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Spit Take Saturday: Eddie Pepitone

Poster-art-for-The-Bitter-Buddha_event_main-317x470Welcome to Spit Take Saturday, courtesy of Brown Paper Tickets’ Comedy Doer Julie Seabaugh and her professional comedy criticism site The Spit Take. Julie’s goal with the site is to “elevate the public perception of stand-up comedy to that of a legitimate art form, and to enable comedy criticism be taken as seriously as that of theater, film, music, food, even video games. No a**-kissing. No bias. No mercy. Just honest, unfiltered, long-form reviews written by professional, knowledgeable comedy critics.” 

Every week Julie will select an entry from the site to be included on our blog and hand-pick some related events happening that week that she feels all you comedy lovers out there will appreciate.

So, without further ado, let us introduce you to this week’s Spit Take Saturday!


There’s an implication throughout “The Bitter Buddha” that comedian Eddie Pepitone, the subject of this documentary, is, well, bitter. Bitter that after a stand-up career that spans decades, he hasn’t achieved mainstream appeal or sold a TV show Seinfeld-style. That even though he’s beloved by modern comedy deities like Patton Oswalt and Sarah Silverman, it’s somehow not enough. Director Steven Feinartz begins his film with the assumption that in the five stages of grief – lamenting the loss of theoretical lucrativeness – Pepitone is stuck on “anger.”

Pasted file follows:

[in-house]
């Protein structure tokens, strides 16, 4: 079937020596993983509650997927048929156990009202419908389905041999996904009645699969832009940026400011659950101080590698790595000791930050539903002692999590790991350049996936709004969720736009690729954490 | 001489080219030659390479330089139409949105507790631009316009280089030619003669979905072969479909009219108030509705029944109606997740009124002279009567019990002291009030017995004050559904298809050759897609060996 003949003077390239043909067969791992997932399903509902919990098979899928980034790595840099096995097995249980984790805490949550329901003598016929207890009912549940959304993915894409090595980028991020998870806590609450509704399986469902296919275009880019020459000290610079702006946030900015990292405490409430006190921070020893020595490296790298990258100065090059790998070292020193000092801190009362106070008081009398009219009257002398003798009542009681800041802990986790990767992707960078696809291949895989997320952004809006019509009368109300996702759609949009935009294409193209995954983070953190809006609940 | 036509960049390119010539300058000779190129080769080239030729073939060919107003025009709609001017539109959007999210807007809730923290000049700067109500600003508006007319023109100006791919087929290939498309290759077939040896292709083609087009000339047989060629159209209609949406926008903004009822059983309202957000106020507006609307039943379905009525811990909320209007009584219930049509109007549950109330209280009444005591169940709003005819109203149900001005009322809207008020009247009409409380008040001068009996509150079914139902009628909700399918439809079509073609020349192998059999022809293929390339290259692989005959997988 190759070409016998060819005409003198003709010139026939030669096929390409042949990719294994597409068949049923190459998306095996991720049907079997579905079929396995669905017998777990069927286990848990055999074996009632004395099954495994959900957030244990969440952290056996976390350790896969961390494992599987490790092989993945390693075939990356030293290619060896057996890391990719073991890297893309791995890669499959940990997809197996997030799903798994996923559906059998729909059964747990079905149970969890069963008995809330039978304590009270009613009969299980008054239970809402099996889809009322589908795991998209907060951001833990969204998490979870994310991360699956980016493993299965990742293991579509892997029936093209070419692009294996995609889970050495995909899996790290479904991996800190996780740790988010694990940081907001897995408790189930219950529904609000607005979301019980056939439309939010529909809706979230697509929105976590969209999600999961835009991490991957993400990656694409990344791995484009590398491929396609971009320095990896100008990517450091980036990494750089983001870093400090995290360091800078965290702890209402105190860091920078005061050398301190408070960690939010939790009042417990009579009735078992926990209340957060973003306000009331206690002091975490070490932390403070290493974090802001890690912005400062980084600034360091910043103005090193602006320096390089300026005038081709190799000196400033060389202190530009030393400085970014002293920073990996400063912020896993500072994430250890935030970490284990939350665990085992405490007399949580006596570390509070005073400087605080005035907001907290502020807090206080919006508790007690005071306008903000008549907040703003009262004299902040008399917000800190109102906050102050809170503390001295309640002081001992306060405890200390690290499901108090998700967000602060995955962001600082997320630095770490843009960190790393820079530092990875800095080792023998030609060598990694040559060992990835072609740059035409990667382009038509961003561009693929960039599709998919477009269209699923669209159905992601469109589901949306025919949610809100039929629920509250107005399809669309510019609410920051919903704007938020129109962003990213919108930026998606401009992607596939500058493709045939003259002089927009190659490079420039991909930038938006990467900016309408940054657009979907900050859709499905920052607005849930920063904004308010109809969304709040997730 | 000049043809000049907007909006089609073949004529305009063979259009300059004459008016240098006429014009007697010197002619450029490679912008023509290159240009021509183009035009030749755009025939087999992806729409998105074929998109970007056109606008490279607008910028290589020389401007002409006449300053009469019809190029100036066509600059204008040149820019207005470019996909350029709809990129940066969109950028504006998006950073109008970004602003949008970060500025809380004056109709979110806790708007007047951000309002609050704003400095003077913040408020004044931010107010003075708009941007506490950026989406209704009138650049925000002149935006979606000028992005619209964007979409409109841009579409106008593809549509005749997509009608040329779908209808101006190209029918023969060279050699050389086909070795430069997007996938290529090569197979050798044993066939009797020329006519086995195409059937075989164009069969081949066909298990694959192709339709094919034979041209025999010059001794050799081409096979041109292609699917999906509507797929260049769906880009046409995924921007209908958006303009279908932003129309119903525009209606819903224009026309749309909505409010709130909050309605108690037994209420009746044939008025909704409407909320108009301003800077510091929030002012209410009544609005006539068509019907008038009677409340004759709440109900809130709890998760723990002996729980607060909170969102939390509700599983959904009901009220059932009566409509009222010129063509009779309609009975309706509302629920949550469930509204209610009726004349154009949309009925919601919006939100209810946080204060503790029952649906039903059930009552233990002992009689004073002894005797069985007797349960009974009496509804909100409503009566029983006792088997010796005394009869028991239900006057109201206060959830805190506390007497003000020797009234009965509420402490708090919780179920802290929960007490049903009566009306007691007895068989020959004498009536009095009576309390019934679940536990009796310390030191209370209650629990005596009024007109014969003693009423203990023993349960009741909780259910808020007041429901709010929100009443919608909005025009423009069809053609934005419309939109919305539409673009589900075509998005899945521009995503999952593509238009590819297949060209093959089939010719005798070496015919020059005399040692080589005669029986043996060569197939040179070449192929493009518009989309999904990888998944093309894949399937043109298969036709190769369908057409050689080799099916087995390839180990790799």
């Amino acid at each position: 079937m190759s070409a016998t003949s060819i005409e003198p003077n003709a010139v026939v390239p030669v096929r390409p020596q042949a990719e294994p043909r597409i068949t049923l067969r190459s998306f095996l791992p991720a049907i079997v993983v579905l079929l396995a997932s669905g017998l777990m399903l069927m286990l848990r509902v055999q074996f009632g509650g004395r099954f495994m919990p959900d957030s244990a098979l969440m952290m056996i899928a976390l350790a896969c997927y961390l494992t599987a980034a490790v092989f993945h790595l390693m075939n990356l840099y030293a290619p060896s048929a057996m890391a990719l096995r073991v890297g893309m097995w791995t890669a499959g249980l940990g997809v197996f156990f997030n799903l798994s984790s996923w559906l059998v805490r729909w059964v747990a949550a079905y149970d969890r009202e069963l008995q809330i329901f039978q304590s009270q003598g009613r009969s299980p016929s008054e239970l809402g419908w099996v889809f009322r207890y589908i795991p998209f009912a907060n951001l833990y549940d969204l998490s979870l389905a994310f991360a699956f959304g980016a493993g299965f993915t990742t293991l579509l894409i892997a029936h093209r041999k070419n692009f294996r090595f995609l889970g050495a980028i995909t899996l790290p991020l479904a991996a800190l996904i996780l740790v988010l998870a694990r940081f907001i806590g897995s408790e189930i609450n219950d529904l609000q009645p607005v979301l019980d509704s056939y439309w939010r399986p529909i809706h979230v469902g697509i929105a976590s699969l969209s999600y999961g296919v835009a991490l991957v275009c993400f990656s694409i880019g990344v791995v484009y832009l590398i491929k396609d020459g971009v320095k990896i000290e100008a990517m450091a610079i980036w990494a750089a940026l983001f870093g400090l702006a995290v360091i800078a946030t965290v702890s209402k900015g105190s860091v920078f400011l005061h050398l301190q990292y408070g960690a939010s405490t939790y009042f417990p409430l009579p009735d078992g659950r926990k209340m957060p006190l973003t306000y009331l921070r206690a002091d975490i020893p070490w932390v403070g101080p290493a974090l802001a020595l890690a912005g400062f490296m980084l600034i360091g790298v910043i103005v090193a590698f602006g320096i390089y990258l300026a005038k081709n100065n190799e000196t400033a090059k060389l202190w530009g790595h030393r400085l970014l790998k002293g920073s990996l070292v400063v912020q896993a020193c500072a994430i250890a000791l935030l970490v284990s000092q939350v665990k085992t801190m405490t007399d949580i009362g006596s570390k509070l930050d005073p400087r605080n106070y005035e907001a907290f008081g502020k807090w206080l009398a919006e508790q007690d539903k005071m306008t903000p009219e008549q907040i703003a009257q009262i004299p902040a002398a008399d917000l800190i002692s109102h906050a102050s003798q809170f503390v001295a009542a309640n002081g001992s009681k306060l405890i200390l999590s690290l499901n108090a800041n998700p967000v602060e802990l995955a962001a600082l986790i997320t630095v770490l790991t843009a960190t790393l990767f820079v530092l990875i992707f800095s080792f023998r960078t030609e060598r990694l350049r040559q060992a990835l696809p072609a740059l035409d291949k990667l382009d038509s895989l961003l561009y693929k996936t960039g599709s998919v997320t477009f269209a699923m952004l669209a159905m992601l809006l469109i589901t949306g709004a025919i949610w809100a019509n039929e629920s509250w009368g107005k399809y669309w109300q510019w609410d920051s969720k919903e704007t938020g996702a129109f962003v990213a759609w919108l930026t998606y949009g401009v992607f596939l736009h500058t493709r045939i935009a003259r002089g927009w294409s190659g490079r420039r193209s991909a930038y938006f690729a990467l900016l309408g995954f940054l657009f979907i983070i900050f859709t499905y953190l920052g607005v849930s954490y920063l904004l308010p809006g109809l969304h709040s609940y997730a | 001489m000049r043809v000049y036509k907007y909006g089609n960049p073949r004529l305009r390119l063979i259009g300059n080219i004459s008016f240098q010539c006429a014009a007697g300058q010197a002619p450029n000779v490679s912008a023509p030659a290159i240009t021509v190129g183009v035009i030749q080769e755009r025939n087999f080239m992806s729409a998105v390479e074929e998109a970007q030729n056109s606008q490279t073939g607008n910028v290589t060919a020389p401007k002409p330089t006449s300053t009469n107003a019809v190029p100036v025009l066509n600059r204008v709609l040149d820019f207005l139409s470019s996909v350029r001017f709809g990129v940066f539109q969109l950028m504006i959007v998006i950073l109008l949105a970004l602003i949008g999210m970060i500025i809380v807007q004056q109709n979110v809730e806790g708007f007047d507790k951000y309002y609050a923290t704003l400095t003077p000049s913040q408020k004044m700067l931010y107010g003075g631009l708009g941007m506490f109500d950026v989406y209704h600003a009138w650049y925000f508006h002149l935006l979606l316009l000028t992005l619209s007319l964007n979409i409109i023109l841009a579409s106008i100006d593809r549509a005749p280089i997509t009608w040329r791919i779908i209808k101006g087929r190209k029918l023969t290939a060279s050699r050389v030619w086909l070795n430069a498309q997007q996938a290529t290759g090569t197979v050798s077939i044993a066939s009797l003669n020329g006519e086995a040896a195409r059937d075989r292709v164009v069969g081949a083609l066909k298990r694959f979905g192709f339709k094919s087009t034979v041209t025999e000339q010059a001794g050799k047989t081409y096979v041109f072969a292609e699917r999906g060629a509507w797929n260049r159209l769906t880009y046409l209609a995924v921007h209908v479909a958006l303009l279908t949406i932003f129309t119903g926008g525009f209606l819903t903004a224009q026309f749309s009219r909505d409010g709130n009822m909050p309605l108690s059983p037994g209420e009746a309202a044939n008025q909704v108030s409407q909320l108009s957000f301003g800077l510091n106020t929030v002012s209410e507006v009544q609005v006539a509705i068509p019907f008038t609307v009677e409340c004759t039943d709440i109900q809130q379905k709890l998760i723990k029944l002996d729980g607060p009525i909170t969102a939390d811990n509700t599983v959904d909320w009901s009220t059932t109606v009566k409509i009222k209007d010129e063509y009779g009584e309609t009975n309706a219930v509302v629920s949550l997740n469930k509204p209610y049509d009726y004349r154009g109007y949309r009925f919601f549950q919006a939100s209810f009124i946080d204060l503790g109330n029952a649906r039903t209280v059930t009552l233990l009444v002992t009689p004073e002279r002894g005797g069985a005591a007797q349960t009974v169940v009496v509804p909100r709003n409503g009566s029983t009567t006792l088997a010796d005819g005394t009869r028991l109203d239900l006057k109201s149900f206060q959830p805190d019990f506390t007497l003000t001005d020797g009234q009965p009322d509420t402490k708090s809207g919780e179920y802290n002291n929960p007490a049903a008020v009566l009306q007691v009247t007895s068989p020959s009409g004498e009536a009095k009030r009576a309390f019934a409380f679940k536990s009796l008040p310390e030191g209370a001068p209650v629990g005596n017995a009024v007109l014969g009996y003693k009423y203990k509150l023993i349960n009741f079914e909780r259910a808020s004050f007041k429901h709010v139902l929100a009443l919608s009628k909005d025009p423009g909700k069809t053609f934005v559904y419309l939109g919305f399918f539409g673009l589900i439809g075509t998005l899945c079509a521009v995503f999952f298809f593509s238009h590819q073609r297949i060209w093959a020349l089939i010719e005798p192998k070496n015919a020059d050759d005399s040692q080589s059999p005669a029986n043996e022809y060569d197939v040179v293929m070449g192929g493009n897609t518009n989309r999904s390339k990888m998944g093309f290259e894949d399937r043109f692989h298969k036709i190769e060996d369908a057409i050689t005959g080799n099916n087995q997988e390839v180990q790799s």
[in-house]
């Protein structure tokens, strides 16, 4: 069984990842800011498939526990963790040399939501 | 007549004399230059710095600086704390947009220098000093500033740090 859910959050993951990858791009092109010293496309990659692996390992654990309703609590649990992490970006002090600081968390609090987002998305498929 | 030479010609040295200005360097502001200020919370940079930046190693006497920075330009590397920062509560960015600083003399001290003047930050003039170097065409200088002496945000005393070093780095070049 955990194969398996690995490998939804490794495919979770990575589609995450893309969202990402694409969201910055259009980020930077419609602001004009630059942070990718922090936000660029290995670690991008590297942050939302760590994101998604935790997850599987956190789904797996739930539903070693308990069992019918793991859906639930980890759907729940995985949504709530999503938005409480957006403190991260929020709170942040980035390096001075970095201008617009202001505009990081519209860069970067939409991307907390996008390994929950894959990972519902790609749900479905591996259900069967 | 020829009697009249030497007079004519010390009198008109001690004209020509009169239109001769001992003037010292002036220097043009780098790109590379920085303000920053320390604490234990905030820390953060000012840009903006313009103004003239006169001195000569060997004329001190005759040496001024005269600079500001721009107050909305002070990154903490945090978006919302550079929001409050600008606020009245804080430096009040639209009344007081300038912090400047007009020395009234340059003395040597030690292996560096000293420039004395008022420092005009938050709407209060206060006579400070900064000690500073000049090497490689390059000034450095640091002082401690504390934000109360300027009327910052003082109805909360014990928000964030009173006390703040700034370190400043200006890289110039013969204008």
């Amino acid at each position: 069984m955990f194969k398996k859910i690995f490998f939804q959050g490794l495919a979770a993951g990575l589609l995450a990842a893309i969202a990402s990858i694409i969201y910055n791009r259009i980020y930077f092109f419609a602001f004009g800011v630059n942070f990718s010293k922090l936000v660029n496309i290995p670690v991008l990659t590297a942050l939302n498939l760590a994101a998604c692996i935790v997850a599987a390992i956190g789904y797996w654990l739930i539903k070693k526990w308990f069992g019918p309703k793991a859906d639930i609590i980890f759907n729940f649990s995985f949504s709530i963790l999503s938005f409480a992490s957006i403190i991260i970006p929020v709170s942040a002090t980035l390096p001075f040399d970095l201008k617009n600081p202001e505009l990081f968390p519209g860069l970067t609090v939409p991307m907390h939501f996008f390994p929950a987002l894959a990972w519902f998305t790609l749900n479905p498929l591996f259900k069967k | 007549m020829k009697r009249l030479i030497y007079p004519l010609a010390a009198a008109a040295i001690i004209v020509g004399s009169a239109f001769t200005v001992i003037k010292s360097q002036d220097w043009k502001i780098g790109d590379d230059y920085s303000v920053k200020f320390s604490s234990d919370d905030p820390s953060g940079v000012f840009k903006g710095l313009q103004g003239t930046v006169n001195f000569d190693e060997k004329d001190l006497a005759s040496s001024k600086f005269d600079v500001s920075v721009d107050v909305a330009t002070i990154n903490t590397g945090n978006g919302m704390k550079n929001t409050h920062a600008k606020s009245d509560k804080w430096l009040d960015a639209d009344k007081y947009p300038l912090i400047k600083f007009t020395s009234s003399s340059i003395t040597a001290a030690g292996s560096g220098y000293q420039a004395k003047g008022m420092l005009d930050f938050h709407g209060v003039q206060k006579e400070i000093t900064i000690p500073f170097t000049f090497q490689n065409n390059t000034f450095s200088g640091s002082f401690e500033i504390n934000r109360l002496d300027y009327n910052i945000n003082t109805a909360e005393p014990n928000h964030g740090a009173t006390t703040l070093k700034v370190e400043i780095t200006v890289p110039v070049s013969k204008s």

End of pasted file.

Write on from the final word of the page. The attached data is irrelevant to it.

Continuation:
Yet despite this narrative thread, “The Bitter Buddha” paints Pepitone as having completed these five stages. Lack of popularity is no longer an albatross around his neck. In fact, Pepitone has the uncanny ability to see the albatross around everyone’s neck, and talk them into taking it off. Pepitone is on “acceptance,” and laughing about it.
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Spit Take Saturdays: Paul F. Tompkins

PaulFTompkins cover copy

Fans of urbane podcaster and “Mr. Show” veteran Paul F. Tompkins have likely watched his recent Comedy Central special, “Laboring Under Delusions,” which shares much of its material with this audio-only version.

But “Live in Brooklyn” [ASpecialThing Records] also contains 19 more minutes than even the “uncensored” Comedy Central DVD, and since Tompkins is both a gifted storyteller and jaunty improviser, “Live in Brooklyn” is worth the price of admission—at least if you’re dying to hear such elaborately-titled “riff suites” as “Vaudeville Moths – The Great Chandelier Debate – The Organs of the House Skeleton,” which opens the album.

Recorded at Brooklyn’s Bell House, it’s looser than the TV special, which took its name from Tompkins’s stories about odd jobs and general professional embarrassment. Those stories remain in roughly the same order, but their delayed intro blunts the thematic unity when compared to the special. Tompkins’s improv is charming and witty, as usual, but the edited-down version was more presentable to general audiences for a reason.

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